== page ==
Brian Skerry ’84 held the audience in Worcester State University’s Fuller Theater spellbound on Thursday, September 20 as he recounted his spectacular career as an underwater photojournalist. Skerry, who majored in media and communications at Worcester State, was the inaugural speaker in WSU’s Presidential Lecture Series, established as one of the events marking the inauguration of Barry M. Maloney as the University’s 11th president.
Skerry has devoted 30 years to photographing the beauty and majesty of marine life around the world. For the past 14 years, he has worked primarily for National Geographic and traveled to some of the most remote places on the planet. He spends eight or nine months a year in the field, where he puts in 18-hour days and often dives with equipment weighing 120 pounds or more.
He is driven by his passion for the ocean and his deep empathy for the creatures that call it home.
Early in his career, Skerry wanted to capture the oceans’ beauty and diversity. But increasingly, he is compelled to tell the story of the grave threats to marine life.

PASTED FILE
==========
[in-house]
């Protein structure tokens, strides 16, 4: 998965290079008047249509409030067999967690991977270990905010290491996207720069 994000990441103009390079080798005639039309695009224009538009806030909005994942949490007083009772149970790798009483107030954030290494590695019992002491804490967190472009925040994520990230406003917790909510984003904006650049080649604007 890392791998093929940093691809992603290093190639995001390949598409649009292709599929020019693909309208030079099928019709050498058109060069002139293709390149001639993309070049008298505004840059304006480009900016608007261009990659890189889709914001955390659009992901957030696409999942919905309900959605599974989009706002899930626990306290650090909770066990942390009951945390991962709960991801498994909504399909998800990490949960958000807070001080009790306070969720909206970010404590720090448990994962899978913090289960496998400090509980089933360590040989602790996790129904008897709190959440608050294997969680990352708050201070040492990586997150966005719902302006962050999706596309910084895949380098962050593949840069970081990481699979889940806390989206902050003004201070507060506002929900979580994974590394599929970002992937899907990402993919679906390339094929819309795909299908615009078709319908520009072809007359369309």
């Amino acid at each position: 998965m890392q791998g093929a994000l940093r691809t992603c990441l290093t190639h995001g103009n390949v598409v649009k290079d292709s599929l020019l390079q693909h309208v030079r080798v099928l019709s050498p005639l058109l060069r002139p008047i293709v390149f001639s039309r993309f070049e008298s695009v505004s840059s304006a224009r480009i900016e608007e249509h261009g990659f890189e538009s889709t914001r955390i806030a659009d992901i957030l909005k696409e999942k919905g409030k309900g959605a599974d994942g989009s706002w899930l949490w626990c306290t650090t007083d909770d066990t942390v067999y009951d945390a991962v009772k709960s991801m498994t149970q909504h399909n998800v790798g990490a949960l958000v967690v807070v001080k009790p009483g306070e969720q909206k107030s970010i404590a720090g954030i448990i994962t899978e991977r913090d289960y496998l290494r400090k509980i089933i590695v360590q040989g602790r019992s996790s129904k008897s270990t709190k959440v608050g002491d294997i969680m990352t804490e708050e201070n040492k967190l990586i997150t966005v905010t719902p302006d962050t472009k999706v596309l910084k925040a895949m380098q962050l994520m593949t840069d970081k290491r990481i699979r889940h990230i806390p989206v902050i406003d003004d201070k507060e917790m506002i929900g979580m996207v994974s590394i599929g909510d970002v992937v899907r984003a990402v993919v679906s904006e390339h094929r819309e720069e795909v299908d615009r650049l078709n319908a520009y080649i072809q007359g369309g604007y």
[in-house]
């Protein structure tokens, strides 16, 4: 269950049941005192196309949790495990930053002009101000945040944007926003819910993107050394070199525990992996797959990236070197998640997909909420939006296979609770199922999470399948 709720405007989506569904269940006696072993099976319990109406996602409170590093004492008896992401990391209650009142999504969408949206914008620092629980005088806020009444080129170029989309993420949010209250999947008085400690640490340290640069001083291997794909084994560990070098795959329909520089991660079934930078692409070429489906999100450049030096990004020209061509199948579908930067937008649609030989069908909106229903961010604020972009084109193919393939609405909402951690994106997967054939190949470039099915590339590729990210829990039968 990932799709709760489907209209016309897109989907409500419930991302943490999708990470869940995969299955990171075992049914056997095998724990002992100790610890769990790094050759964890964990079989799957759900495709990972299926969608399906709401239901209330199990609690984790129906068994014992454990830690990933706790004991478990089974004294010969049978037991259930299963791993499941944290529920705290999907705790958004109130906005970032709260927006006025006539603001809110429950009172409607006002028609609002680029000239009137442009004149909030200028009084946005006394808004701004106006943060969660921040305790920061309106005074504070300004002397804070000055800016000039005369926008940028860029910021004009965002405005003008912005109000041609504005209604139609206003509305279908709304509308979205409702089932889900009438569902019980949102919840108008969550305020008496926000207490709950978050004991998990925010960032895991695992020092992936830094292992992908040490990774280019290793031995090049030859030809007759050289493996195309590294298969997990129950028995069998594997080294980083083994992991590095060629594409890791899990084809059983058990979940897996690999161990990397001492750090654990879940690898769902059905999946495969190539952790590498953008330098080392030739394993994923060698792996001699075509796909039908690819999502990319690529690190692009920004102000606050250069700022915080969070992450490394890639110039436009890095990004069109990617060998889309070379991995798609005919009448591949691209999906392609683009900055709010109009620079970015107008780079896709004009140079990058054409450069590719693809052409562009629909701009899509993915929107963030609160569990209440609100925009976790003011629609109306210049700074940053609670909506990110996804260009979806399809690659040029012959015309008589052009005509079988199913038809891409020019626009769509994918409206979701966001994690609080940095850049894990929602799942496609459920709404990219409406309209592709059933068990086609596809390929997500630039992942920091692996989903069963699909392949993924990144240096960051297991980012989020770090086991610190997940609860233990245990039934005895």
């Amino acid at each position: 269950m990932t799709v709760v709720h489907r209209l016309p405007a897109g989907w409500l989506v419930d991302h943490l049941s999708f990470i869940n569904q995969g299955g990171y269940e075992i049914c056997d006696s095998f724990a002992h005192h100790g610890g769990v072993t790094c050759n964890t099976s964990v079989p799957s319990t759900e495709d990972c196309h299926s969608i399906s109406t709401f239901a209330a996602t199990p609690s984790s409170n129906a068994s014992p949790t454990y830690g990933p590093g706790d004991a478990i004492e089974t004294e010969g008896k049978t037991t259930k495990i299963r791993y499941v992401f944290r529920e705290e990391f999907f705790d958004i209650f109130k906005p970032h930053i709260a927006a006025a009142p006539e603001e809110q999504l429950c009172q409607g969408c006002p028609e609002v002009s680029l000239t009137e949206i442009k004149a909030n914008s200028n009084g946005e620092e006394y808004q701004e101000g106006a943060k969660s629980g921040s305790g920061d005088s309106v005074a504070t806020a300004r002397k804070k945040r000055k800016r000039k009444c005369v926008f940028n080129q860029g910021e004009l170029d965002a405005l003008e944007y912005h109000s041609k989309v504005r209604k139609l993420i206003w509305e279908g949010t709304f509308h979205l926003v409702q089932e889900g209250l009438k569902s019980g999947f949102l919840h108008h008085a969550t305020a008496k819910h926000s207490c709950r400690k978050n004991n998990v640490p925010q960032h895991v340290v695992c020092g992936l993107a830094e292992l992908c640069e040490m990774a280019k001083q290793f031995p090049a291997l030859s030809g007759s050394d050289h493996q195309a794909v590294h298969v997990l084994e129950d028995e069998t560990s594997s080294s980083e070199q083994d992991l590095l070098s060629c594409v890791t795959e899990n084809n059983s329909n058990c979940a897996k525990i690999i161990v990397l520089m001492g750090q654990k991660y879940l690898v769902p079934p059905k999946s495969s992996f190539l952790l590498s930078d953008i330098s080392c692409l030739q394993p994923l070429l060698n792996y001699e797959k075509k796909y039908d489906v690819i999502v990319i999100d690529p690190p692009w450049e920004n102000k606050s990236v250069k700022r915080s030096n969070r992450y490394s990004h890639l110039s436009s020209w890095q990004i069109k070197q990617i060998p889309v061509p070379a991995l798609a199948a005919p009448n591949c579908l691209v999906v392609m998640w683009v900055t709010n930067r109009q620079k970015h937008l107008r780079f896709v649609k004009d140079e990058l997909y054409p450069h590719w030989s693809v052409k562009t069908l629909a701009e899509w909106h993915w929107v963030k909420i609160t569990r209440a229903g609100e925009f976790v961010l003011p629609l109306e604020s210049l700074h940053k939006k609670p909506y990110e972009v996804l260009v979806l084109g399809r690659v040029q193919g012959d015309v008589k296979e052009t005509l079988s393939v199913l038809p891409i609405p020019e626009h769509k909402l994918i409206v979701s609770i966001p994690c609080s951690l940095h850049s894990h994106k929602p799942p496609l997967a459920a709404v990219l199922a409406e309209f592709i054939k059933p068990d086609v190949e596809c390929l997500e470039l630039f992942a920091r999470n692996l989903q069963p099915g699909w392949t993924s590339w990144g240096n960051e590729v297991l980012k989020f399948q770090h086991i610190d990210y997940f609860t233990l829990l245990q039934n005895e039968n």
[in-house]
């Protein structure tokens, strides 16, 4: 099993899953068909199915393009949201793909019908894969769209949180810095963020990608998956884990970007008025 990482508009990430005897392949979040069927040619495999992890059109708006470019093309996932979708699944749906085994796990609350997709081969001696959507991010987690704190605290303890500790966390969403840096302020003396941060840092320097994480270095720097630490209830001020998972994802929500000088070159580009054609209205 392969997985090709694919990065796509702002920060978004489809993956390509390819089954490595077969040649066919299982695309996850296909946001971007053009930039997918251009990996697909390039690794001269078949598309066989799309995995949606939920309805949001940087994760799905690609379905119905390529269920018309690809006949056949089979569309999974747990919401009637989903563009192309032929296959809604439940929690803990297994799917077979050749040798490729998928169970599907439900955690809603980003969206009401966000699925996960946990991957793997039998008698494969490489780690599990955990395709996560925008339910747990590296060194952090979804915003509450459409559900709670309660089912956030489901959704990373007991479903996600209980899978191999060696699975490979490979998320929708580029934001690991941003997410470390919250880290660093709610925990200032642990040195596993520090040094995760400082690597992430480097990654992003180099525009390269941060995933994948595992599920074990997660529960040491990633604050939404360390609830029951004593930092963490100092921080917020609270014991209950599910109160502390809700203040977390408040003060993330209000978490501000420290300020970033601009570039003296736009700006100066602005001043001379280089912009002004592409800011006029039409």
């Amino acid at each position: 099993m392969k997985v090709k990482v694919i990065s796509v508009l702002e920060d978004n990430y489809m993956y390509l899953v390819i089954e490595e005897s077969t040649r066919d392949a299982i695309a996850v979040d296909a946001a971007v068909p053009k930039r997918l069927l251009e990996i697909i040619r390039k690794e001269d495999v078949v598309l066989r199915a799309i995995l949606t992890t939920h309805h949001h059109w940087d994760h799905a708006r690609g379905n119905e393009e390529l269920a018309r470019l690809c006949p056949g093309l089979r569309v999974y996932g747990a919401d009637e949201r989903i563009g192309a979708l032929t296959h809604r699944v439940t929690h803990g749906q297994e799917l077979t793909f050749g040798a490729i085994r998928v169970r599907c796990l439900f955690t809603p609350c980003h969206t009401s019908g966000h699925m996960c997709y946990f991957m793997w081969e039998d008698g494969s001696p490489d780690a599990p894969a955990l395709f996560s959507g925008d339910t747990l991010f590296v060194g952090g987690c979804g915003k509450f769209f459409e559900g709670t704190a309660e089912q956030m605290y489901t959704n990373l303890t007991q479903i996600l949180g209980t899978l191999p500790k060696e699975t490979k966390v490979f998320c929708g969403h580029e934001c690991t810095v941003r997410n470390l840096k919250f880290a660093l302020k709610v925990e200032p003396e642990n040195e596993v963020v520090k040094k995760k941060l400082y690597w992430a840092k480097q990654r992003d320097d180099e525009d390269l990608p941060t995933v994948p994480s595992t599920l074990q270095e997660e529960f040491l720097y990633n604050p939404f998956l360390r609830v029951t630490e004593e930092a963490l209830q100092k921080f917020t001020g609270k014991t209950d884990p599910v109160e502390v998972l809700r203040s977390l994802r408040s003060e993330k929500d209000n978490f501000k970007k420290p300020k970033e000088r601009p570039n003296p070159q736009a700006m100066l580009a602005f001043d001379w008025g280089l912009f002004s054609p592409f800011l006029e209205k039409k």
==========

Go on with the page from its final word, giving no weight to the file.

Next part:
During his presentation, Skerry eloquently described some of our planet’s most astonishing and imperiled creatures, illustrating each story with stunning photographs. He said that 90 percent of bluefish, tuna, and sharks have disappeared since World War II. Blue fin and yellow fin tuna are on the verge of extinction, as are leatherback turtles, which have existed since before the dinosaurs.
Overfishing, pollution, and climate change have put our oceans in crisis. But Skerry is trying to reverse the damage by raising awareness and working with international conservation groups. “We can eliminate our use of single-use plastics,” he told the audience. “We can solve the problem of plastics in our oceans if we put our minds to it.”
He also advocates for the creation of more marine reserves. “Our oceans account for 98 percent of the biosphere, yet only a fraction of 1 percent is protected,” Skerry said. “In those places, the oceans are recovering. We need to create more marine reserves, more replenishment zones.”
Although our oceans are in trouble, Skerry said he is hopeful that we can save them. “The ocean is resilient, and tolerant to a point,” he said. “But we must listen, we must see, and we must act.”
At the conclusion of his presentation, Skerry received a standing ovation. Afterwards, he chatted with members of the audience and signed copies of his new book, Ocean Soul.
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